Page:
Last week the Iowa Soybean Association released its Water Quality Data Report for 2015. The association monitored water at 45 testing sites along the Raccoon River and its tributaries, taking readings every two weeks during the growing season.
The report called 2015 “an exceptional year for nitrate levels”—meaning exceptionally bad. The soybean group has been collecting data from its 45 sites for more than 10 years.
This year’s data showed 27 locations with the highest average of nitrate concentration ever recorded, and eight sites had the second-highest average of nitrate concentration ever.
Four monitoring sites showed nitrate levels below the 10-milligrams-per-liter (mgm/L) standard considered safe for drinking water by the U.S. Environmental Protection Agency. Two of the safe sites were on Walnut Creek and two on the South Raccoon River.
The highest nitrate level was found on Elk Run Creek in northern Carroll County. This creek had an average reading of 35.4 mgm/L for the 2015 growing season, and in one instance it spiked to 46.8 mgm/L, a very high reading.
Elk Run Creek is reportedly heavily affected by livestock waste. Nitrate can come from manure as well as chemical fertilizer. It enters Iowa’s waterways when irresponsible methods of land use permit soil erosion and nutrient runoff.
The Iowa Soybean Association also tested water in the Boone River Watershed. They found nitrate in lower levels of concentration but still above 10 mgm/L. Nitrate is naturally found in Iowa’s waters but not at the high levels currently recorded.
Historical records indicate before 1910 the nitrate level in the water was 1 mgm/L, and until 1973 the concentration level was around 5 mgm/L. After 1973 the numbers began to climb.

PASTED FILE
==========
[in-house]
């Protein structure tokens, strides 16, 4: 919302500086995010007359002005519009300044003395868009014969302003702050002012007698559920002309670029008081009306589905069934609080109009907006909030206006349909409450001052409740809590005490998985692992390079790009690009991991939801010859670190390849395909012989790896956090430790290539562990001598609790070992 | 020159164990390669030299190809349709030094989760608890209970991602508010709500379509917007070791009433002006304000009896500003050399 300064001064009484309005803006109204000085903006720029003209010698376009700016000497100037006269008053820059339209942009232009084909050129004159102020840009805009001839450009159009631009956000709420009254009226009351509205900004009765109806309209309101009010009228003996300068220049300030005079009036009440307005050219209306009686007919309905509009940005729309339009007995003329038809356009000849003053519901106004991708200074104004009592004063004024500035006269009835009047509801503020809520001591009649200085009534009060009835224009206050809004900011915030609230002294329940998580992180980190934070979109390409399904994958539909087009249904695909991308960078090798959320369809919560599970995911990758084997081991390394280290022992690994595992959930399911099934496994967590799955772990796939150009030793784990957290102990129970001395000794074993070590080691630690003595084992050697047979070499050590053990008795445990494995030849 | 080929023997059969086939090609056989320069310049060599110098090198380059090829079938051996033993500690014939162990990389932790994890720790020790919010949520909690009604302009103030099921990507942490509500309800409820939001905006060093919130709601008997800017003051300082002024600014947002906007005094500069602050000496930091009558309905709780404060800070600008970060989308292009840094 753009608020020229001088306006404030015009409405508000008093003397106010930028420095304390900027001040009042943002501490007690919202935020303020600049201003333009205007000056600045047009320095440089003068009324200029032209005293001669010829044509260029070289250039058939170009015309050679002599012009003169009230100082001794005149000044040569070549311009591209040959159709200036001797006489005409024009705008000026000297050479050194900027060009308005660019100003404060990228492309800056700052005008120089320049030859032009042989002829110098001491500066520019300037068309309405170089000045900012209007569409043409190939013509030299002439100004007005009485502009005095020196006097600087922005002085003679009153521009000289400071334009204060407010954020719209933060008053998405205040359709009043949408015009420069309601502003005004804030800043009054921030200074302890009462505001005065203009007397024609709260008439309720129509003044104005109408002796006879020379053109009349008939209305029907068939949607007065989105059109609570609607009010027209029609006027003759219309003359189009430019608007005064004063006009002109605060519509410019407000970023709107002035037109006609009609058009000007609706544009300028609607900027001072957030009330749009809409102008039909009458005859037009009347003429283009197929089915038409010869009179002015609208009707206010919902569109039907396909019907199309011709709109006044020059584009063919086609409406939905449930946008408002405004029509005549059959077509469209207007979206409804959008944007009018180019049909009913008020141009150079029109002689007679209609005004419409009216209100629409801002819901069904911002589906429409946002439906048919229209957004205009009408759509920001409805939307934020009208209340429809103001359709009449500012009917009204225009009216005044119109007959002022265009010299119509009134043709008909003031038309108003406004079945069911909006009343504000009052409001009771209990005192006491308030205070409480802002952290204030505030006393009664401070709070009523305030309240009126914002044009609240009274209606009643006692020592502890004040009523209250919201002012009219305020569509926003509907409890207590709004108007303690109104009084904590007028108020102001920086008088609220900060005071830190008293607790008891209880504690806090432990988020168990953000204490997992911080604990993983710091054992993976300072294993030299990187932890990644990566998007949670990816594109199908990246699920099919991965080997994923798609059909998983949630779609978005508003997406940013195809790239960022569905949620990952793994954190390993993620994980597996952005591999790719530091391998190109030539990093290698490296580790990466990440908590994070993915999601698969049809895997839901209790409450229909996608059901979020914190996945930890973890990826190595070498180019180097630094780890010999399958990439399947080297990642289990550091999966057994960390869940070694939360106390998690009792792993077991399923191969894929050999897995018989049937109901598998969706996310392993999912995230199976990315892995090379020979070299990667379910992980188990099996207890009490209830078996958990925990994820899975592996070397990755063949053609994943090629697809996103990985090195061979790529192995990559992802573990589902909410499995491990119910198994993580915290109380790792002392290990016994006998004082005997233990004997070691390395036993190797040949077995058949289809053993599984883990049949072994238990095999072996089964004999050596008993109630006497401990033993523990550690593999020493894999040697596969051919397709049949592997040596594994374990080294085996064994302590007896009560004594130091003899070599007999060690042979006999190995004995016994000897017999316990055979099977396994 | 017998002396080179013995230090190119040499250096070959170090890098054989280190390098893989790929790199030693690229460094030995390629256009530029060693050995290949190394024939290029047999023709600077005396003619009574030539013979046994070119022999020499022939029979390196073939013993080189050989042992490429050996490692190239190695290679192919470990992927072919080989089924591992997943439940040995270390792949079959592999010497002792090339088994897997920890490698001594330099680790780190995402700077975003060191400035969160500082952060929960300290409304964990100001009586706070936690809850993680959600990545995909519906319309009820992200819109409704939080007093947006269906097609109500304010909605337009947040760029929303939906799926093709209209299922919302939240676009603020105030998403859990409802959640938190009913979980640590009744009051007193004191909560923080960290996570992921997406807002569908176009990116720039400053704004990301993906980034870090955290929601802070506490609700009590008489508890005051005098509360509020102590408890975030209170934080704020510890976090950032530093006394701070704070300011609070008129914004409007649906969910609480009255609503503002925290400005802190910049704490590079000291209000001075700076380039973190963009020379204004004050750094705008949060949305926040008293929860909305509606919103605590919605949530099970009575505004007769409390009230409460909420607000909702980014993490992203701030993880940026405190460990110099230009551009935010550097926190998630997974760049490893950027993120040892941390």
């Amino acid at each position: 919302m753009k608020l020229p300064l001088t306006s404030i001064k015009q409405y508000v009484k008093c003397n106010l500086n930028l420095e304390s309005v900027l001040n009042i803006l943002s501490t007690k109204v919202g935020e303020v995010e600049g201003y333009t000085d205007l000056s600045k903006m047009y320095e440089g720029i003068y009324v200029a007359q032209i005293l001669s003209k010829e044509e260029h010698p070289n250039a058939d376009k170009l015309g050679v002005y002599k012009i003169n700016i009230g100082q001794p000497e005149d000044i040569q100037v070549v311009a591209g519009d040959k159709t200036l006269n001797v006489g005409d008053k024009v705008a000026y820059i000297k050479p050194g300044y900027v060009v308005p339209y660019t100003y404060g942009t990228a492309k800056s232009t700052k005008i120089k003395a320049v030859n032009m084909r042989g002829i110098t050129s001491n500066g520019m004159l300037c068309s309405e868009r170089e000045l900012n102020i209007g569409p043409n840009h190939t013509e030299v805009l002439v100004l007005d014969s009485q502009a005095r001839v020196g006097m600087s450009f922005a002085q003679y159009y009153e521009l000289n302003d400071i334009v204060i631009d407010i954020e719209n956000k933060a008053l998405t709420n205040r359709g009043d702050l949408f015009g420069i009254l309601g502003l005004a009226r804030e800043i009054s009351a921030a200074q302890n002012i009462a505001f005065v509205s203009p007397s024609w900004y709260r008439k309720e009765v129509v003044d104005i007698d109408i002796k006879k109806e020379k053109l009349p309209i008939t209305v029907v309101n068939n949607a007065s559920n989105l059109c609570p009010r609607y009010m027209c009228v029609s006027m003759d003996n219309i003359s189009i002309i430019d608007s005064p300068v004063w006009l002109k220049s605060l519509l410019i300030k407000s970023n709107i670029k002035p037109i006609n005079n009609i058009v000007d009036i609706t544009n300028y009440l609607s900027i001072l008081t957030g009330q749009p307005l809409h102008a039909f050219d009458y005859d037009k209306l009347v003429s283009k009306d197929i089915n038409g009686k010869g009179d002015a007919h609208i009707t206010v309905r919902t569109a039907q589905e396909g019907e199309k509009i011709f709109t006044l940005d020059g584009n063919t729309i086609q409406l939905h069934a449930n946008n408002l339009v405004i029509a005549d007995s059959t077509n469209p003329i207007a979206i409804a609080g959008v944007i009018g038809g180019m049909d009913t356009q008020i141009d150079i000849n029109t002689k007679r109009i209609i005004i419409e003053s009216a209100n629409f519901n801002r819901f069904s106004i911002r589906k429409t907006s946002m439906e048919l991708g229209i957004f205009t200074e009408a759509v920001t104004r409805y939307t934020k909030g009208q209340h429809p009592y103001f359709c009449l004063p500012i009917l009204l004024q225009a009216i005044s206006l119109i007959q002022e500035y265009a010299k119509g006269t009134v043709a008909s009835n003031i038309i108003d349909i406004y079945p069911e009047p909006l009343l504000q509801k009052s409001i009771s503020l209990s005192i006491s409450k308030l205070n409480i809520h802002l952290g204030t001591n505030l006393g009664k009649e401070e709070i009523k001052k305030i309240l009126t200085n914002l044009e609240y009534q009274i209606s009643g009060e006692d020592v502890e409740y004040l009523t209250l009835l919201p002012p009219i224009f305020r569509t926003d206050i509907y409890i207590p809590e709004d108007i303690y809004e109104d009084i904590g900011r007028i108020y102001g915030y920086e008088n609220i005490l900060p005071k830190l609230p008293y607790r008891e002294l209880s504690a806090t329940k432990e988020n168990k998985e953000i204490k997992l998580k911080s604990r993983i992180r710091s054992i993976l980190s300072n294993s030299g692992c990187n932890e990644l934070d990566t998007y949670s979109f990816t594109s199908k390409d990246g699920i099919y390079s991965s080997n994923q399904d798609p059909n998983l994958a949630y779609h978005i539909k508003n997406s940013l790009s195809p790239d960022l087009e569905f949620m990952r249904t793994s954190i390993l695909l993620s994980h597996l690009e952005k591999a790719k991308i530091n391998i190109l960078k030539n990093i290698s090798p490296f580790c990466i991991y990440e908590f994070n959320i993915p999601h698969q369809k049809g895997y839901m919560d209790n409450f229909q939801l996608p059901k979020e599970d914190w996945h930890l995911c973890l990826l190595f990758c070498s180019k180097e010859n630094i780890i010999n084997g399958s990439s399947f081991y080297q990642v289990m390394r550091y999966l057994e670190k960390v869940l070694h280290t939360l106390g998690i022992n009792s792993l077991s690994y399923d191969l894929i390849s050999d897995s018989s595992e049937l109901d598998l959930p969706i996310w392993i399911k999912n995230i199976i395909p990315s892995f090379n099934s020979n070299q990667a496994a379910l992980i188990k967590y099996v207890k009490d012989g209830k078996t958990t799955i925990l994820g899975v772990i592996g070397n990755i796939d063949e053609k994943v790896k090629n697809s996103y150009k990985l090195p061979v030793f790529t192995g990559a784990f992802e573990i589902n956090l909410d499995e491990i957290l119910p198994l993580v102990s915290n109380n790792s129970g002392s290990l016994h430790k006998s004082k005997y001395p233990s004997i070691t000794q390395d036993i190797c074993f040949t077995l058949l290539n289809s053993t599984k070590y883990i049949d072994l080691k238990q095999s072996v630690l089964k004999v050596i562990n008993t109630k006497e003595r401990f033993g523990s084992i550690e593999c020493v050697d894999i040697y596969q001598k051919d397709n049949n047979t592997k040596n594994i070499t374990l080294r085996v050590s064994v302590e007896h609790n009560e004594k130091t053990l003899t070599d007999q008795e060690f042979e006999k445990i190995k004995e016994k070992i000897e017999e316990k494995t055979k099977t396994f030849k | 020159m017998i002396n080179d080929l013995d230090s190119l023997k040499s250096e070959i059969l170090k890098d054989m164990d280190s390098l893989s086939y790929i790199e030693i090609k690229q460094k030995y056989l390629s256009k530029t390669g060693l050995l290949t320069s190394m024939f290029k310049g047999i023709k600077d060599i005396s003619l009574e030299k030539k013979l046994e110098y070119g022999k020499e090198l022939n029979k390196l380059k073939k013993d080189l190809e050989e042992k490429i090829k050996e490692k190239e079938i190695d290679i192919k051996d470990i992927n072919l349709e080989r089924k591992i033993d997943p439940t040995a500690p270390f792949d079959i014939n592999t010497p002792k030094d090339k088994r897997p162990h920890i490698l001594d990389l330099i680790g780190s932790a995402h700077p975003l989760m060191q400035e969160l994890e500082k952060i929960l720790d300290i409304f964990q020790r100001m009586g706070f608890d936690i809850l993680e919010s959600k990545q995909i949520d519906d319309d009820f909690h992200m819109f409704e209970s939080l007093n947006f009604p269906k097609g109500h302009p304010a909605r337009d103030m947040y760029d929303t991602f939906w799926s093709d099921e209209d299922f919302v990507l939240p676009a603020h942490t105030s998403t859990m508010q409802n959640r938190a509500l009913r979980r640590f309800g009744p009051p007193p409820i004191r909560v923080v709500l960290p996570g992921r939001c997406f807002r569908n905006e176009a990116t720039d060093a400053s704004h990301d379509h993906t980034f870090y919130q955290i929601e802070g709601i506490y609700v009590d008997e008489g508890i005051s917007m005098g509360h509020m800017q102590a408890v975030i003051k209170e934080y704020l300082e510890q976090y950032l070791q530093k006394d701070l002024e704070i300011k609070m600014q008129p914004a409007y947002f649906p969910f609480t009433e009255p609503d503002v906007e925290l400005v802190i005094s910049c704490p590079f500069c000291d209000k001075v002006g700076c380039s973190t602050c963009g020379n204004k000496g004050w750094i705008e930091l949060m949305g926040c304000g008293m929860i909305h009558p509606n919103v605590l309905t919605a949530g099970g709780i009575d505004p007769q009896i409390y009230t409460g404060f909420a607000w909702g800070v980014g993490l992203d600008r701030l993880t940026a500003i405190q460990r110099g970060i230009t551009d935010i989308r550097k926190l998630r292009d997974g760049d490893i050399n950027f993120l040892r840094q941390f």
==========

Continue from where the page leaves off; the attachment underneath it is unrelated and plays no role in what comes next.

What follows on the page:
For more than 50 years, medical science has known that a nitrate level of more than 10 mgm/L in drinking water is dangerous to infants, pregnant women and some adults with chronic illness.
Infants who drink water with high nitrate levels can develop a potentially fatal condition called “blue baby syndrome” or methemoglobinemia. The nitrate reacts with the red blood cells and reduces the blood’s ability to carry oxygen, causing the baby’s fingers and lips to turn blue.
There is no known immediate effect on healthy humans who drink water with high levels of nitrate. However, some studies seem to indicate a correlation with certain types of cancers associated with drinking water high in nitrate.
The Des Moines Water Works has special equipment to remove nitrate from the Raccoon River and make it safe to drink.
The Raccoon River Watershed is in 17 Iowa counties, covering 3,600 square miles or 6.4 percent of Iowa’s land area. It carries the highest amount of nutrients of all the rivers in the Mississippi River Basin. The Raccoon River is a major contributor to the hypoxia or “dead zone” in the Gulf of Mexico.
To address these issues, the Iowa Department of Land Stewardship, the Iowa Department of Natural Resources and Iowa State University developed the Nutrient Reduction Strategy—a voluntary plan to reduce nutrient runoff by 45 percent. The plan includes proven agricultural practices to keep nutrients such as nitrate and phosphorus on Iowa’s farm fields and out of the waterways.
The data shows that a lot more needs to be done to reduce water pollution. I think the Iowa Soybean Association is helping lead the way as it continues to sample the water and work with farmers to put in place agricultural practices that reduce the pollution in Iowa’s waterways.
The results can be seen at the Agriculture’s Clean Water Alliance website.